Impact of alternative payment plans on professional equity and daily distress of physicians
The way physicians are paid for the provision of care is a relevant aspect of health care systems. Fee-for-service (FFS) payment system has been criticized for affecting quality of care, contributing to the fragmentation of health care, and for rising costs of health care systems. Alternative payment plans (APP) have been introduced as options to the traditional FFS payment scheme. Despite the link between payment methods and behavior of physicians that has been established; there is a lack of evidence about the impact of payment systems on wellness of physicians, specifically on their perception of professional equity and daily distress of physicians. The purpose of this study was to explore the effects of APP on physicians’ perceptions of professional equity and daily distress. The following questions guided this dissertation: 1) Does professional equity perceived by physicians vary among practitioners paid by FFS, APP, or blended alternatives? 2) Is the payment method associated with daily distress of medical practitioners? and 3) Are levels of professional equity, daily distress, and career satisfaction of physicians different by gender and payment methods? In 2011, a cross-sectional study was conducted with physicians practicing in the Saskatoon Health Region (SHR), the largest health authority of Saskatchewan, Canada. Physicians completed a questionnaire evaluating their perceptions of professional equity and daily distress. Analyses of variances (ANOVA) were performed to assess differences in professional equity (overall and by its fulfillment, financial, and recognition dimensions) and daily distress among physicians paid by FFS, APP, and blended schemes. As multivariable analyses, a linear regression was used to test the interaction between specialty and payment methods on the perception of professional equity, controlling for the number of patients, gender, and age group. A mixed linear regression model was built to predict daily distress, testing demographics, workload, complexity of patients, payment method, career satisfaction, and practice profile; the random component of the model considered the influence of geographic area of practice. Also, a multivariate analysis of variance (MANOVA) was conducted to evaluate differences among professional equity, daily distress, and career satisfaction by payment method and gender. In total, 382 (48.1%) physicians participated in the study. Response bias was tested and found to be negligible (Appendix F). The ANOVA identified that physicians paid by APP perceived higher professional equity than those paid by FFS (p=0.005), as well as higher levels of income (p=0.03) and recognition (p=0.001) equity than those with FFS. In the multivariable analyses, a higher level of professional equity was predicted among family practitioners (FPs) paid by APP and blended schemes in comparison to those paid by FFS. Additionally, the payment method was a predictor of daily distress when adjusted by other factors. Lower levels of distress were found among physicians who had more than 75% of patients with complex conditions and were paid by APP compared to those paid by FFS and blended methods. The MANOVA identified that female physicians had poorer wellness indicators than male practitioners. Multiple comparisons identified higher levels of equity among male physicians paid by APP than those with FFS, although this benefit was not observed among female ones. In conclusion, physicians paid by APP perceived higher professional equity (fair economic rewards and appropriate recognition) in comparison to those paid by FFS. Particularly, FPs paid by APP perceived higher professional equity than those FPs paid by FFS. Additionally, the payment method was identified as an associated factor with distress; lower levels of daily distress were predicted among physicians paid by APP who see high proportions of patients with complex conditions. Notwithstanding, female physicians had poorer wellness indicators and the impact of APP on professional equity was only distinguished among males. A potential unequal impact of APP must be recognized between female and male physicians.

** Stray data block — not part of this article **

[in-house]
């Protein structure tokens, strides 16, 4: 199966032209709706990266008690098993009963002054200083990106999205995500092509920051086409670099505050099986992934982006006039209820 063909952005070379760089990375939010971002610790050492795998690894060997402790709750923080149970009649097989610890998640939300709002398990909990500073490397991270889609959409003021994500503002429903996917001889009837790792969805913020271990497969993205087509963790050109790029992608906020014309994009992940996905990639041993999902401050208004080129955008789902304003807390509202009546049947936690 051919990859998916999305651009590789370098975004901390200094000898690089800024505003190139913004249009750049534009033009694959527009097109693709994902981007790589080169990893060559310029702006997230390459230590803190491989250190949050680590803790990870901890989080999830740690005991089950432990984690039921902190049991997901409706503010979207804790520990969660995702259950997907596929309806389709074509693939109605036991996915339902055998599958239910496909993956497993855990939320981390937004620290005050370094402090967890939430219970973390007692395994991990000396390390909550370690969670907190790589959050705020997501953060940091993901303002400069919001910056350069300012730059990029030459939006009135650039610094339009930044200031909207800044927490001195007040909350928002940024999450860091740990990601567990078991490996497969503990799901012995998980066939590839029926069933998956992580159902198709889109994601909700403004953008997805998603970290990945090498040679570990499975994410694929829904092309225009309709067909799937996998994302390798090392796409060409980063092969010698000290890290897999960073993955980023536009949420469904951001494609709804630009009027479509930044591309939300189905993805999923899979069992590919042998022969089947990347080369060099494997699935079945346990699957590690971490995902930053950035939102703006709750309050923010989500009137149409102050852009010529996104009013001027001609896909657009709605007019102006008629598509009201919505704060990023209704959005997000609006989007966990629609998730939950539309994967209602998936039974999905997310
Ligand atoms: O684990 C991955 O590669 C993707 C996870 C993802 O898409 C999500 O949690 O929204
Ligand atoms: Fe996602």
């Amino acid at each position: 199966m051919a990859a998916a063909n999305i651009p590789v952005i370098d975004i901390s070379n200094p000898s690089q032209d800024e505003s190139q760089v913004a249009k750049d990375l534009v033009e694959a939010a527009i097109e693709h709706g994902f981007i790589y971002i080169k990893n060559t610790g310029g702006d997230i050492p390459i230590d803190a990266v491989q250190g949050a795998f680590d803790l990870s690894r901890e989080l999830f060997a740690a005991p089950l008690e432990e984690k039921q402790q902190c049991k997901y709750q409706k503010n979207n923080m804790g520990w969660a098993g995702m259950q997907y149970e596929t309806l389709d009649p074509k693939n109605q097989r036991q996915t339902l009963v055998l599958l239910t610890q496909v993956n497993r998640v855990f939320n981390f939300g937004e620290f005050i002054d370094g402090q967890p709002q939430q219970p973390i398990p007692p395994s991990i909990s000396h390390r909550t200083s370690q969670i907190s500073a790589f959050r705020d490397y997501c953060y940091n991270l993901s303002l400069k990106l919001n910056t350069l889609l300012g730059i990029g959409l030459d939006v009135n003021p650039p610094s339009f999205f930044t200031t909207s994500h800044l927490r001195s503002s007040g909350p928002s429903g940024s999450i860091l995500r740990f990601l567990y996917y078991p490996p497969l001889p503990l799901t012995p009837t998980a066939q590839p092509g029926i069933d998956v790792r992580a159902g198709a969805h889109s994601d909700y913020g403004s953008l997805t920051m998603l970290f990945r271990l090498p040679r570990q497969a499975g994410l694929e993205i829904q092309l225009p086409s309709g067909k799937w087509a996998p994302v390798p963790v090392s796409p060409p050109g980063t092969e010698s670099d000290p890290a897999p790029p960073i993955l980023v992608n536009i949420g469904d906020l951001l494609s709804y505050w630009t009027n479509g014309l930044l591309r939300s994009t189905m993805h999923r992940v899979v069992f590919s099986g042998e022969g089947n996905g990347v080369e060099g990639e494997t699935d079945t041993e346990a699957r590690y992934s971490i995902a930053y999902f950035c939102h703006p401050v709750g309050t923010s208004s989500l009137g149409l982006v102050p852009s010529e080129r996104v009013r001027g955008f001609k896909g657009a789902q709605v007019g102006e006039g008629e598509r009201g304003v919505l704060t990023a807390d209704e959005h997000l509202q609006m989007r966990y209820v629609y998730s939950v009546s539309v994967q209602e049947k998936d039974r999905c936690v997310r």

Physicians, Payment methods, Alternative payment plans (APP), Fee-for-service (FFS), Wellness of physicians, Professional equity, Daily distress, Gender, Career satisfaction, Saskatoon Health Region (SHR)
Doctor of Philosophy (Ph.D.)
School of Public Health